4. Guest Blogs: When a leader in your organization provides content for a media or partner website’s blog, it is known as a guest blog. For example, if you are a mental health center, your CEO would get great exposure by posting on a reputable mental health news site or professional organization’s blog. Or if you are a nonprofit executive director, you might do a guest blog post for a community organization with similar values, a partner organization, or a community news site. Getting guest blogs published is achieved through pitching, relationships, and hard work. On the flip side, their value lies in the third-party endorsement for your organization, their ability to showcase your thought leadership and amplify your cause, and they can be good for SEO as they often provide links back to your own site.

5. Webinars: Webinars provide the opportunity to produce high-quality visual content and share expertise on specific topics that are of interest to your stakeholders. Webinars are beneficial in their ability to facilitate Q&A and direct interaction with audience members. They provide the opportunity for you to do a deep dive into your cause and share your passion for your work. During pandemic times, they are a great way to build “in-person” connections without being actually in-person. They can be repurposed on your website or social channels, thus expanding their reach and extending the longevity of the content.

6. Self-published/contributed articles: Self-published and/or contributed articles, otherwise known as “bylines,” are articles on a specific topic or area of expertise that you pitch and, hopefully, have published on a third-party website. Bylines are excellent ways to showcase the expertise of you and your organization or highlight your unique take on a specific issue or societal challenge. They build clout and can be a fantastic method to reach new audiences who may not be familiar with your cause. Finally, they can also be a great SEO opportunity through the linkbacks to your site. Be sure to check out our in-depth guide to contributed article strategy before you get started!

7. Speaking presentations: Speaking presentations, much like webinars, are also a great opportunity to share your expertise with a targeted audience. If you have a cause and want the world to know about the big problems you are working hard to solve, then you should be securing speaking engagements. Preparation is a key part of this strategy and we recommend creating a speaker’s bio, a synopsis of several speaking topics, and creating a landing page on your website which highlights your speaker’s bio, links to any speaking gigs you’ve done in the past, and any quotes or testimonials from event attendees. Speaking engagements are typically booked 8-12 months out, so advanced planning is required! 

Pro-tip: Start small with local organizations and events to build your speaker’s resume. SXSW won’t book you if you’ve never been on stage!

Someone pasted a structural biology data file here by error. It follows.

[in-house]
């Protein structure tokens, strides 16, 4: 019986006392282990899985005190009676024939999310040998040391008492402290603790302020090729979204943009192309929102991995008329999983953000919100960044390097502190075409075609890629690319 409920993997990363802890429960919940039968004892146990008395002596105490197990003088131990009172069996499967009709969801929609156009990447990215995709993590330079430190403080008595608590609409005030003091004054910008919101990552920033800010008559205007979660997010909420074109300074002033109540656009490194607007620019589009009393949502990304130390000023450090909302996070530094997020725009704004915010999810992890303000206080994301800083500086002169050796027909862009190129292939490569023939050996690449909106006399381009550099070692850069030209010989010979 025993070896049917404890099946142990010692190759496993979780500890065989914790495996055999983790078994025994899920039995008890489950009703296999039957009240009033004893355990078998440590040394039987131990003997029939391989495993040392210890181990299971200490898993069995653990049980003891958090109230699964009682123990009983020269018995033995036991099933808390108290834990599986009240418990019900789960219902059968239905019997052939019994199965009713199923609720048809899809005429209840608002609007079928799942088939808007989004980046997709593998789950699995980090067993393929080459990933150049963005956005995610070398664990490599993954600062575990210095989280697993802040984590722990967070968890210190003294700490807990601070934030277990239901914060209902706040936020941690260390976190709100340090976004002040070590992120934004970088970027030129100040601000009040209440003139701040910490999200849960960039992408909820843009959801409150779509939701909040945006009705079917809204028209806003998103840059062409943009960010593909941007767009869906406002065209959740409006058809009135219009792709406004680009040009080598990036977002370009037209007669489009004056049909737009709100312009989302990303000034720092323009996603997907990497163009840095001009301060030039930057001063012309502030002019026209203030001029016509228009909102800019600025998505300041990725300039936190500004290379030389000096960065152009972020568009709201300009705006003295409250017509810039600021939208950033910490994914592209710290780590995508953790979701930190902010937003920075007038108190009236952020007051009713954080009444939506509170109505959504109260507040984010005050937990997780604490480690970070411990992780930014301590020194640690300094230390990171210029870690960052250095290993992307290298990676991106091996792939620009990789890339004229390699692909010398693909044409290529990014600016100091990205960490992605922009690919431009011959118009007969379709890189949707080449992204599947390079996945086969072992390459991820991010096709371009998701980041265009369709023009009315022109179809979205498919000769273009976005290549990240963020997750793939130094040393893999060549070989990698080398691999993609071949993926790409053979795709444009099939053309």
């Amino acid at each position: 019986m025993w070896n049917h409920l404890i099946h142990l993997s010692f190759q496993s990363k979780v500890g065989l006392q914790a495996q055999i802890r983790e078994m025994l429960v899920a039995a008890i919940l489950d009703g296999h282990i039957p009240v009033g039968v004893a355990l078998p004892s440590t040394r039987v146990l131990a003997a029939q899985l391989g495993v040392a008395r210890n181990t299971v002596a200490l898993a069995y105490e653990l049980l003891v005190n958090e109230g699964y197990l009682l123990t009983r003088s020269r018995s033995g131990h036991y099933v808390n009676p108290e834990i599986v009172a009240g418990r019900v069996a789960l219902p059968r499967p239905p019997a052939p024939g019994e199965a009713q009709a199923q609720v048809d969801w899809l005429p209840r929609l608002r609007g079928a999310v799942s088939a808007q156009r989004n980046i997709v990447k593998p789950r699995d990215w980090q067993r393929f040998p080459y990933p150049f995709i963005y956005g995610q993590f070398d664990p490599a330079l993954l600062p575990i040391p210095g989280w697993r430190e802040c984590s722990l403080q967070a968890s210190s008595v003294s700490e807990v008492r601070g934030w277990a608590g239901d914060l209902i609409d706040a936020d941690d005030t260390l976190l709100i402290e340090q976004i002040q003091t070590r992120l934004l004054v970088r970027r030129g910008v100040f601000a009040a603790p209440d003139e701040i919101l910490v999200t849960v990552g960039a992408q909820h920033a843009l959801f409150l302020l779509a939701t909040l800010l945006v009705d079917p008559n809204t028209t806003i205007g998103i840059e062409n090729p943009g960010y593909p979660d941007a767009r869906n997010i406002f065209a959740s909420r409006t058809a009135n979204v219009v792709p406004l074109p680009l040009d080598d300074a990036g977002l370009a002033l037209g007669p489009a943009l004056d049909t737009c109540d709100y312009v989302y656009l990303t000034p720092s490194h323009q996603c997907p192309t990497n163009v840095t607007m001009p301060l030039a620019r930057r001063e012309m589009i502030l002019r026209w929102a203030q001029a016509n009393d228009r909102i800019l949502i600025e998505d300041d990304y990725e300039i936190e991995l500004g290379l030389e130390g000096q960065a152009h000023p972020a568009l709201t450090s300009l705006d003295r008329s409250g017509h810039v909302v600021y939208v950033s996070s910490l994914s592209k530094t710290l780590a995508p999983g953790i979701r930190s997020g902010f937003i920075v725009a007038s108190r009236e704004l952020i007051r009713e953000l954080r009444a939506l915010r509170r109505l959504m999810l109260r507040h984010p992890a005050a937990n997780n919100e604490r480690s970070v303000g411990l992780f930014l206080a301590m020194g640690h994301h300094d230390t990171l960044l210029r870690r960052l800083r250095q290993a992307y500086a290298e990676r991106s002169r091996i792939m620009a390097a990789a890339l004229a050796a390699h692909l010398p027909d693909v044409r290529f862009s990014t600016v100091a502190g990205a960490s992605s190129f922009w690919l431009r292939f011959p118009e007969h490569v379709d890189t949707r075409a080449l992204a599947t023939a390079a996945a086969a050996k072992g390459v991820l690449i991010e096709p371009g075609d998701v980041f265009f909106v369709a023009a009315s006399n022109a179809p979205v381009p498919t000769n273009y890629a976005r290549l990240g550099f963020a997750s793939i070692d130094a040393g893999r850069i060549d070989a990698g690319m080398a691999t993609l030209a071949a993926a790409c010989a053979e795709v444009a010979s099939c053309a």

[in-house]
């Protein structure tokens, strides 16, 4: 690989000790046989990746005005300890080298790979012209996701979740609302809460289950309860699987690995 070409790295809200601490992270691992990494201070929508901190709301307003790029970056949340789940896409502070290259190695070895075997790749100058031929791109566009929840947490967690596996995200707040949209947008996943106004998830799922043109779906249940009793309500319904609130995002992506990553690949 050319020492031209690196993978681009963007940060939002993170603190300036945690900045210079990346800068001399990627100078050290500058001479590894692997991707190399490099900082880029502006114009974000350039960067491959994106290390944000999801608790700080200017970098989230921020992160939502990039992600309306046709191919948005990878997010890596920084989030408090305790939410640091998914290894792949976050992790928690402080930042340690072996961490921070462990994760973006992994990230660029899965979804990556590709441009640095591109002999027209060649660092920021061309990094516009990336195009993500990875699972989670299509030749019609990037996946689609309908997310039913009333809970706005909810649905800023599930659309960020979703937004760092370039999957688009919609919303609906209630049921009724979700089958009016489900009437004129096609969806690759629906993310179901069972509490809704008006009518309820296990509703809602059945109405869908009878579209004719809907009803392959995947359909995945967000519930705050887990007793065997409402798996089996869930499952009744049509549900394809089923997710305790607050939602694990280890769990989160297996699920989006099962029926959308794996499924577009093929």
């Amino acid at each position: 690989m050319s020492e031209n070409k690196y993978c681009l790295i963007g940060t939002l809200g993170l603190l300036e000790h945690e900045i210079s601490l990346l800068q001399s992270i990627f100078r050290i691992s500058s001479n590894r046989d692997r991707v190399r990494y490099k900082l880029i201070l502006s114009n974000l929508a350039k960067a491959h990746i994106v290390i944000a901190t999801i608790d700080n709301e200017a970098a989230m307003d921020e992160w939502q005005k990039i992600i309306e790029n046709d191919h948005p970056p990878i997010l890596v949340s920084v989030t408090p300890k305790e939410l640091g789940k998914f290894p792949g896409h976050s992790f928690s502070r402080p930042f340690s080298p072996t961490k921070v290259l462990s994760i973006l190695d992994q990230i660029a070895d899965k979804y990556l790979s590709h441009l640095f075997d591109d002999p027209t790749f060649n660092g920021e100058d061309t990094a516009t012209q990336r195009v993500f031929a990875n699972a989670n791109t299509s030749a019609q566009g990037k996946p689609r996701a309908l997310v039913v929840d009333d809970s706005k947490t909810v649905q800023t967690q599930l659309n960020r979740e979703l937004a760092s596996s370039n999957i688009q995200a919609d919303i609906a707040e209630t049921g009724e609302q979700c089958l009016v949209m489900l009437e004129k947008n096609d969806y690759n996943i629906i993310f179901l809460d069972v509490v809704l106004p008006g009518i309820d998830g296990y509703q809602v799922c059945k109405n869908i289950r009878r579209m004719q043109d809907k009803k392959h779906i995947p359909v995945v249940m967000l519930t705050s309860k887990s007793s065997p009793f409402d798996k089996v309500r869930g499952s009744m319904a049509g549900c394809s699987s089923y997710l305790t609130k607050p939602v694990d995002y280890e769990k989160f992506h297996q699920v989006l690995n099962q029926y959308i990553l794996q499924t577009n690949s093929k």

8. Award nominations: Award nominations are a great way to earn recognition, build clout, and raise awareness for your organization. And many times we’ve seen our nominations turn into feature stories on the nominee or organization. It is certainly worth taking time to produce nominations for key industry, business, and local awards.

9. Ebooks: Ebooks are a fantastic way to compile and share lengthy and in-depth information with your target audiences. For example, a nonprofit organization might write an ebook that provides an outline and in-depth assessment of the social issue that their organization is trying to solve. An addiction recovery center might create an ebook on the different types of addiction treatment models and their applications. Ebooks are not short form, they are a brain dump of all the nitty-gritty details, and can be quite valuable to the right audience for just that reason.


Now is the time. Get to work!

Producing owned content is an opportunity to share your knowledge, expertise, advice, and opinions and position your organization and leadership as go-to authorities. It is a way to tell your stories and engage with your audiences. To produce content is to amplify your message, bring attention to your cause, and share your passions and your work with others. For these reasons, it is one of the most valuable marketing tools in your toolbox. You owe it to the world to share your story and your work, to teach others to solve similar problems. So don’t hesitate, get started today!


Photo by Cytonn Photography on Unsplash

Diana Crawford

About the Author: Diana Crawford

Diana Crawford is a seasoned public relations consultant with more than 15 years of agency, consulting, and in-house experience. She joined Orapin in 2013 and manages account services and client communications strategy development. She has worked across a variety of industries and has expertise with professional services, food/alcohol, health and wellness, lifestyle, sports, education, tech, and non-profit organizations.